© 2018 by The Behrend Beacon.

  • Black Twitter Icon

Diving into neverland

Photo By: TenPlay


Alexander Jones, Contributing Writer

The recent HBO documentary, “Leaving Neverland,” drags out the almost thirty-year-old accusations of child molestation against the pop superstar, Michael Jackson. The Dan Reed directed film tackles the graphic and disturbing claims made against the pop star.

This two part series gives the personal tales of two different men now in their 30’s, Wade Robson and James Safechuck, and how both lives intertwined with Jackson’s, and the vividly disturbing stories of how he brought these two boys in so close, and slowly took sexual advantage of Robson and Safechuck.

Wade Robson was an Australian native who showed dance talent by perfectly recreating Michael Jackson’s dance moves at the age of 5. He caught Jackson’s attention by winning first place in a local competition, despite not being old enough to compete. Robson joined Jackson on stage for a concert later that week, and eventually Robson joined Michael’s tours as a featured dancer.

James Safechuck was introduced to Jackson around the age of 10. Safechuck was an actor apart of a Pepsi commercial starring him and Jackson. Jackson had grown attached to Safecheck, and brought the boy and his mother along for more tours in places like Hawaii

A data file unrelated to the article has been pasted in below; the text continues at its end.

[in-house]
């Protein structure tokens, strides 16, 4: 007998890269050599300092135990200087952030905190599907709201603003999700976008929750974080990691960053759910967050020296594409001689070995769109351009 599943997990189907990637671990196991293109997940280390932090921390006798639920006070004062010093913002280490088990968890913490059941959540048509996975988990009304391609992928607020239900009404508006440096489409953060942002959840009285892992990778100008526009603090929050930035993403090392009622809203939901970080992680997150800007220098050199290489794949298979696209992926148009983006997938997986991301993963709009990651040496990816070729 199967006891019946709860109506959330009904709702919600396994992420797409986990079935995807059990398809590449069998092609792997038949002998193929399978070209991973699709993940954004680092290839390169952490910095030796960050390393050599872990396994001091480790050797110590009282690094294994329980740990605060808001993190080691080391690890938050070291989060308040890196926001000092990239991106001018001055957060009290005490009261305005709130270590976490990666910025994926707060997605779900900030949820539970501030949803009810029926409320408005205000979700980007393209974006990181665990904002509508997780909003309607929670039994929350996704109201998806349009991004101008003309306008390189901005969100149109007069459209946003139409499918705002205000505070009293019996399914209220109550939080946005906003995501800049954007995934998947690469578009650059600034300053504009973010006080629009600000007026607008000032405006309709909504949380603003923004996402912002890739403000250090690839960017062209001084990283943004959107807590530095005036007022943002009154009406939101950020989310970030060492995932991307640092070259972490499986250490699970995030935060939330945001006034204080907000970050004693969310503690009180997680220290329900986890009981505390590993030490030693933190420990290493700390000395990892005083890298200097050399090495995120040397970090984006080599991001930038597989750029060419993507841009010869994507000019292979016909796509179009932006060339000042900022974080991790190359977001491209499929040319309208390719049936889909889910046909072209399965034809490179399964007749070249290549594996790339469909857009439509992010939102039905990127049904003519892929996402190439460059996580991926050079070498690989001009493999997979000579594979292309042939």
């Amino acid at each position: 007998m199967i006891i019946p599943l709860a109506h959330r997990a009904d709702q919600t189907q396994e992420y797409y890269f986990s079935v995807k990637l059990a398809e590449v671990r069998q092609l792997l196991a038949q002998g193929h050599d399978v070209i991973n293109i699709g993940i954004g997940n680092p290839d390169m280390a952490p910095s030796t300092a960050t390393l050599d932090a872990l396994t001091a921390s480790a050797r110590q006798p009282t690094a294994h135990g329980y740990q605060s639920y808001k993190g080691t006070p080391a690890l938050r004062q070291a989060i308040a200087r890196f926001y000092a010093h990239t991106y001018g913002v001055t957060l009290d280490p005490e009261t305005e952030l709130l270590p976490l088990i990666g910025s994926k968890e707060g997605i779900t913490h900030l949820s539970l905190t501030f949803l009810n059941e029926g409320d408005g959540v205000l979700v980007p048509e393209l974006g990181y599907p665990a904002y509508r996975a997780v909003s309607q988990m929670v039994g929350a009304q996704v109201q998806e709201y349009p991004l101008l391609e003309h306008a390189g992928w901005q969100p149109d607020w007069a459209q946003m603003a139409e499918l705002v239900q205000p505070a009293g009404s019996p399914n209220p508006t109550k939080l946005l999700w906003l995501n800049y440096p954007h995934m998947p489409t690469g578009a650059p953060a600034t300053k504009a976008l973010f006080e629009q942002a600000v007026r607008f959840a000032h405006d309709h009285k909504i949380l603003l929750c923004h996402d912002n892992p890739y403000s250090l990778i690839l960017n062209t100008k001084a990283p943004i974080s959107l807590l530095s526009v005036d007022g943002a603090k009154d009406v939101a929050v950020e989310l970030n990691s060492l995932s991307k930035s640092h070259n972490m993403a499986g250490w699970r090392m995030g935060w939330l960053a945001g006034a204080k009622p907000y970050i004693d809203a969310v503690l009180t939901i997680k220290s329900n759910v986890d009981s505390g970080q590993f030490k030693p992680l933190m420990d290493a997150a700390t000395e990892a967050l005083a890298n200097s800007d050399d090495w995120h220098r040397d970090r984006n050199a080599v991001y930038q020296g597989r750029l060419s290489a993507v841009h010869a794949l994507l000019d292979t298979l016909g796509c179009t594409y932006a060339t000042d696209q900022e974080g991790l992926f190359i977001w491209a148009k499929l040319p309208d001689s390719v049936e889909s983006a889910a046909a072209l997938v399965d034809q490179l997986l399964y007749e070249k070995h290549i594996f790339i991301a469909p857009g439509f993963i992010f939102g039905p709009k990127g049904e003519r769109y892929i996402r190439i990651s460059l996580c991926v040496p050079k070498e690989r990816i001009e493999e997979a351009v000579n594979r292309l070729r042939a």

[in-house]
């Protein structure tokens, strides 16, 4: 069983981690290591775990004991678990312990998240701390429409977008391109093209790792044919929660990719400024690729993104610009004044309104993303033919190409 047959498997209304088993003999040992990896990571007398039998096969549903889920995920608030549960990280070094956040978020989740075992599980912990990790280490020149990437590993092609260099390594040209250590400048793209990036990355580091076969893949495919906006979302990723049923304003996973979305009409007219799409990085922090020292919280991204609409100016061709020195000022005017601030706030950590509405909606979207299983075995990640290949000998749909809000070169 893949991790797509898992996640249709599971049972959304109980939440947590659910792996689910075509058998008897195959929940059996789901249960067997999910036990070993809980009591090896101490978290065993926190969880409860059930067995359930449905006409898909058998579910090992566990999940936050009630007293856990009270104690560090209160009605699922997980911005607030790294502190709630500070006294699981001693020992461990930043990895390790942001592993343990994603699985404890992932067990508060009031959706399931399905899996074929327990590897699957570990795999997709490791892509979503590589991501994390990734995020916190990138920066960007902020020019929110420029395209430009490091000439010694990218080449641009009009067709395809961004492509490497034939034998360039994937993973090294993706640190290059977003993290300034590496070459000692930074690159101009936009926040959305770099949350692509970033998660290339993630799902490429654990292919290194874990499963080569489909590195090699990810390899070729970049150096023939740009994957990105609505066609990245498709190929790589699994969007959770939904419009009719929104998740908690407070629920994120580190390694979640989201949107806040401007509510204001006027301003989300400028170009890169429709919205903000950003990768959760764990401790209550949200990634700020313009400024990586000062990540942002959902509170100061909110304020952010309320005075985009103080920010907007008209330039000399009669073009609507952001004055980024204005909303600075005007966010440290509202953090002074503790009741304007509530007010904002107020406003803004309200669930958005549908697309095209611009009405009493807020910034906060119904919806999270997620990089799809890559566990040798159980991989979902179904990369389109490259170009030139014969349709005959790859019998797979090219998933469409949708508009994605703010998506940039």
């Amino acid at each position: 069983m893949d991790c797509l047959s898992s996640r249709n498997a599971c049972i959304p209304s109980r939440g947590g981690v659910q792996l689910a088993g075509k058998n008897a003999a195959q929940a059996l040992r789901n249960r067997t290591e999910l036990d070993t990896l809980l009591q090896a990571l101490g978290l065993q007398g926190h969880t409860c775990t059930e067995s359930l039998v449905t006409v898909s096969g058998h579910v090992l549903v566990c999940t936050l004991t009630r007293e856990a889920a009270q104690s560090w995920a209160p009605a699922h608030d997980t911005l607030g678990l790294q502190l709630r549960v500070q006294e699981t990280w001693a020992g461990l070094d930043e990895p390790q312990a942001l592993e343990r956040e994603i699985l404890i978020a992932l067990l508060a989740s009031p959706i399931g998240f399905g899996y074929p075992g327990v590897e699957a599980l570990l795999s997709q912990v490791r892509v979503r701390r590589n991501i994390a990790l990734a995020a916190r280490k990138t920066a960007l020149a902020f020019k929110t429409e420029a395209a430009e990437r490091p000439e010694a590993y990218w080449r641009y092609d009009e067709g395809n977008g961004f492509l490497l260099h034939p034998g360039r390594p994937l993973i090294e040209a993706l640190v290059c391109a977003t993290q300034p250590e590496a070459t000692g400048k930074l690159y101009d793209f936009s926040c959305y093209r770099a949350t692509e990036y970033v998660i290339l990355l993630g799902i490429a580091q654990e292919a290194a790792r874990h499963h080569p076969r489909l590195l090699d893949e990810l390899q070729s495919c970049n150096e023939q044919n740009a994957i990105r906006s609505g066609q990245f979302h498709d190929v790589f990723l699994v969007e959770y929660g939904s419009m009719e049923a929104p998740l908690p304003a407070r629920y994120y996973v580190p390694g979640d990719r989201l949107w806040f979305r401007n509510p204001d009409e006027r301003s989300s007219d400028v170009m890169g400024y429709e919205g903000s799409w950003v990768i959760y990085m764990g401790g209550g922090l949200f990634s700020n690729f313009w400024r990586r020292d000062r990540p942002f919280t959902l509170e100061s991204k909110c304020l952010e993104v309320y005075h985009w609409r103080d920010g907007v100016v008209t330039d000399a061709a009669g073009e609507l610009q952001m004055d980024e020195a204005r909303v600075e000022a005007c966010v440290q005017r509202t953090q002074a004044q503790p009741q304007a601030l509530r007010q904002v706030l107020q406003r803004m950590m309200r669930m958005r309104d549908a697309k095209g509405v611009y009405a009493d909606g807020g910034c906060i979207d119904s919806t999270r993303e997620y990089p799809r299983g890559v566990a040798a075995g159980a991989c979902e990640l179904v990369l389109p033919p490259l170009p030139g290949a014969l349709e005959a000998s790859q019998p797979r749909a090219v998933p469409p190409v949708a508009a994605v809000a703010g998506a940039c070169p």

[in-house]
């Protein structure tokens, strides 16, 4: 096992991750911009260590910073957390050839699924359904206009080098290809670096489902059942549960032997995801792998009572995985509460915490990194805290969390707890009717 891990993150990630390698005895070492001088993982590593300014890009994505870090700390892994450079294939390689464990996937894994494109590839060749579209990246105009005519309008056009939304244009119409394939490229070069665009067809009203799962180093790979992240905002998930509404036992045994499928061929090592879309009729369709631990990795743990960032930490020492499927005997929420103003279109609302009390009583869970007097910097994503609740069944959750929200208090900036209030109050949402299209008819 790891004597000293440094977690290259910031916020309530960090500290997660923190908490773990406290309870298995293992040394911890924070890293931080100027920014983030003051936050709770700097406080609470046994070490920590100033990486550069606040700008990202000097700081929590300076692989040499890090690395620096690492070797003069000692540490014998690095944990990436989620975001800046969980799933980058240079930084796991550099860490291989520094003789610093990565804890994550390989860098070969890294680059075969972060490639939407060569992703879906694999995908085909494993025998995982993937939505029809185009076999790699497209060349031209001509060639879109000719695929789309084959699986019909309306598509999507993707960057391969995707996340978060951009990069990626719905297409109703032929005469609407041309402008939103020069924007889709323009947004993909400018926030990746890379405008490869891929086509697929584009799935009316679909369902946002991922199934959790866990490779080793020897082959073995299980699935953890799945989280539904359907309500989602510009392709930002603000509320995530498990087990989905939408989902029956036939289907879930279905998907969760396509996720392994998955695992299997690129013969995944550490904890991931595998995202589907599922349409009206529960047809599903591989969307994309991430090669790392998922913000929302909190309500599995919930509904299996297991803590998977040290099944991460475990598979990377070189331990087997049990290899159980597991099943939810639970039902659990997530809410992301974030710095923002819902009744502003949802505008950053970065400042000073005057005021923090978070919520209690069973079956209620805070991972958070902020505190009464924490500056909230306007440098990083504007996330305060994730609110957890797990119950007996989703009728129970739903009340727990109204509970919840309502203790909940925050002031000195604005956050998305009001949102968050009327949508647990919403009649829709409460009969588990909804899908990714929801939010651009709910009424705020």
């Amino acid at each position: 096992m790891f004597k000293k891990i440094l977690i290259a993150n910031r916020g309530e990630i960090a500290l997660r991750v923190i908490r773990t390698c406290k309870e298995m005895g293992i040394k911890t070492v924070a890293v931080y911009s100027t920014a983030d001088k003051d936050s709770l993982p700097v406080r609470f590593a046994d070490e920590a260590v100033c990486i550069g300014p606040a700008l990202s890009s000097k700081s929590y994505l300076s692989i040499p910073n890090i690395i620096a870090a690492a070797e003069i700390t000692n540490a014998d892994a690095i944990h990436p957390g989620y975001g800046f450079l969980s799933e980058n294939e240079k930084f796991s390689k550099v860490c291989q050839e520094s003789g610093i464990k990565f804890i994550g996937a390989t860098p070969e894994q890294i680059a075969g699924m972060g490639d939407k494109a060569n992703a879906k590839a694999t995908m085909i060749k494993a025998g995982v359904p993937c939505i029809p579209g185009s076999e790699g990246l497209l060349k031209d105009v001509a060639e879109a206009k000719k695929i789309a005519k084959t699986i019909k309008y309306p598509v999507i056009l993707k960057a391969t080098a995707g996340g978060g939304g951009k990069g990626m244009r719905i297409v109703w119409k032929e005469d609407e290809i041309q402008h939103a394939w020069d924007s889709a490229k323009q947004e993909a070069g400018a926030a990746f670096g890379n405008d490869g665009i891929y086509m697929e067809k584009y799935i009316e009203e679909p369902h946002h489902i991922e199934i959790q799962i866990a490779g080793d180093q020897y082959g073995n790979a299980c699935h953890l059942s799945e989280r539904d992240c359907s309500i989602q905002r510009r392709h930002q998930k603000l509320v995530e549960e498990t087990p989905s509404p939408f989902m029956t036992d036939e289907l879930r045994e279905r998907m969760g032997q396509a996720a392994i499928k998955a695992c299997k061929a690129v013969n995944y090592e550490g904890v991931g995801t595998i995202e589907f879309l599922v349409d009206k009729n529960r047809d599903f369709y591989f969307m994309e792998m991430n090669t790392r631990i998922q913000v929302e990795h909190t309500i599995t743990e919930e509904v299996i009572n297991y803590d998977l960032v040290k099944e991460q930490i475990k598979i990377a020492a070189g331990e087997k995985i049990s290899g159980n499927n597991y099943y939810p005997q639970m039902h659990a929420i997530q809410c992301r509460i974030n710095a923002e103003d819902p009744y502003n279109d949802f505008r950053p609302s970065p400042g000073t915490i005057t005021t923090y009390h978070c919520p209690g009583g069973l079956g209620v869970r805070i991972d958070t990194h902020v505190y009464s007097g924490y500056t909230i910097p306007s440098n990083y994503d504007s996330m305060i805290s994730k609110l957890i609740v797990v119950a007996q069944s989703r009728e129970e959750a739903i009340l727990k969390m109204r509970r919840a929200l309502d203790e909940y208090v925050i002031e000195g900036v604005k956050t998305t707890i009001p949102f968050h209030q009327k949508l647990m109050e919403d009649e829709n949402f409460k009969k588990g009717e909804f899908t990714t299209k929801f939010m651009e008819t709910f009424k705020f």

“Leaving Neverland” succeeds in presenting the parallel lives of Robson and Safechuck and the toll Jackson’s abuse took on their lives. The film also highlighted the disturbing pattern of how Jackson indoctrinated the two boys, saying that what their relationship was love, and that “God brought us together.” Director Dan Reed respectfully displayed the emotional trauma that not only Robson and Safechuck experienced, but also how the rest of their families suffered with trying to cope with this reality

While confirming the idea that Jackson was a pedophile, it’s not a hateful condemnation of the superstar. Neither Robson or Safechuck hide the emotions that they held for Jackson in the past or currently. They describe their confusion, anger, and fear that they had developed from spending so much time with Jackson. It’s not until the near end, when they sought to resolve their conflict, that they are more negative to Jackson. Only Robson’s brother and grandmother condemn the superstar throughout the documentary. In their eyes, they have the right to do so, as the superstar entering their lives is what tore their family apart.

“Leaving Neverland” also succeeded in reigniting the conversation about child molestation accusations against Jackson. The Jackson Family has denied all of the allegations, and singers like Diana Ross and Stevie Wonder have come to the late pop singer’s defense.

While others such as Oprah Winfrey, who interviewed both Robson and Safechuck after “Leaving Neverland” aired, are standing with the two men.

Singer and actress, Barbara Streisand, provided a mixed response, giving her sympathies to Robson and Safechuck, but saying, “I blame, I guess, the parents, who would allow their children to sleep with him,” and also stating that the molestation wasn’t as bad since they enjoyed being around Jackson as kids.

Nevertheless, despite the controversy and divisive discussions surrounding the film, Leaving Neverland is an excellent execution of documentary filmmaking.